OP-ED! School closures carry high social and economic costs for people across communities. Their impact however is particularly severe for the most vulnerable and marginalized boys and girls and their families.
The resulting disruptions exacerbate already existing disparities within the education system but also in other aspects of their lives. These include:
Interrupted learning: Schooling provides essential learning and when schools close, children and youth are deprived opportunities for growth and development. The disadvantages are disproportionate for under-privileged learners who tend to have fewer educational opportunities beyond school.
Poor nutrition: Many children and youth rely on free or discounted meals provided at schools for food and healthy nutrition. When schools close, nutrition is compromised.
Confusion and stress for teachers: When schools close, especially unexpectedly and for unknown durations, teachers are often unsure of their obligations and how to maintain connections with students to support learning. Transitions to distance learnign platforms tend to be messy and frustrating, even in the best circumstances. In many contexts, school closures lead to furloughs or seperations for teachers.
Parents unprepared for distance and home schooling: When schools close, parents are often asked to facilitate the learning of children at home and can struggle to perform this task. This is especially true for parents with limited education and resources.
Challenges creating, maintaining, and improving distance learning: Demand for distance learning skyrockets when schools close and often overwhelms existing portals to remote education. Moving learning from classrooms to homes at scale and in a hurry presents enormous challenges, both human and technical.
Gaps in childcare: In the absence of alternative options, working parents often leave children alone when schools close and this can lead to risky behaviours, including increased influence of peer pressure and substance abuse.
High economic costs: Working parents are more likely to miss work when schools close in order to take care of their children. This results in wage loss and tend to negatively impact productivity.
Unintended strain on health-care systems: Health-care workers with children cannot easily attend work because of childcare obligations that result from school closures. This means that many medical professionals are not at the facilities where they are most needed during a health crisis.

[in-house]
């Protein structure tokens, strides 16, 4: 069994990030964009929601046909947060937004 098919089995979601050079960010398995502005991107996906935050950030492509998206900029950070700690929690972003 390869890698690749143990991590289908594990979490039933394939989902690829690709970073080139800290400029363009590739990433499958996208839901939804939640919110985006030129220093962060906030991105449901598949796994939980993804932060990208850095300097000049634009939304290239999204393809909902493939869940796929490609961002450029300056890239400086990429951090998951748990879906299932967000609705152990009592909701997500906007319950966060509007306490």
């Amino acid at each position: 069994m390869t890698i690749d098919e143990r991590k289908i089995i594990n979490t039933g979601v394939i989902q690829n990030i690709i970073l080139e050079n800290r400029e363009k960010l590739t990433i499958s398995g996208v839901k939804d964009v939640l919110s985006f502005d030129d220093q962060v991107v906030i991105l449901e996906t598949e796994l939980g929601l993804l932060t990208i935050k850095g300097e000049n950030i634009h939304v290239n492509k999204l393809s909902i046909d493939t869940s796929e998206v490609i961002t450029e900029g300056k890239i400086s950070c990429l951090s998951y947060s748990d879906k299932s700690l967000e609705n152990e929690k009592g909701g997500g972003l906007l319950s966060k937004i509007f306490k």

Increased pressure on schools and school systems that remain open: Localized school closures place burdens on schools as governments and parents alike redirect children to schools that remain open.
Rise in dropout rates: It is a challenge to ensure children and youth return and stay in school when schools reopen after closures. This is especially true of protracted closures and when economic shocks place pressure on children to work and generate income for financially distressed families.
Increased exposure to violence and exploitation: When schools shut down, early marriages increase, more children are recruited into militias, sexual exploitation of girls and young women rises, teenage pregnancies become more common, and child labour grows.
Social isolation: Schools are hubs of social activity and human interaction. When schools close, many children and youth miss out of on social contact that is essential to learning and development.
Challenges measuring and validating learning: Calendared assessments, notably high-stakes examinations that determine admission or advancement to new education levels and institutions, are thrown into disarry when schools close.
Strategies to postpone, skip or administer examinations at a distance raise serious concerns about fairness, especially when access to learning becomes variable. Disruptions to assessment results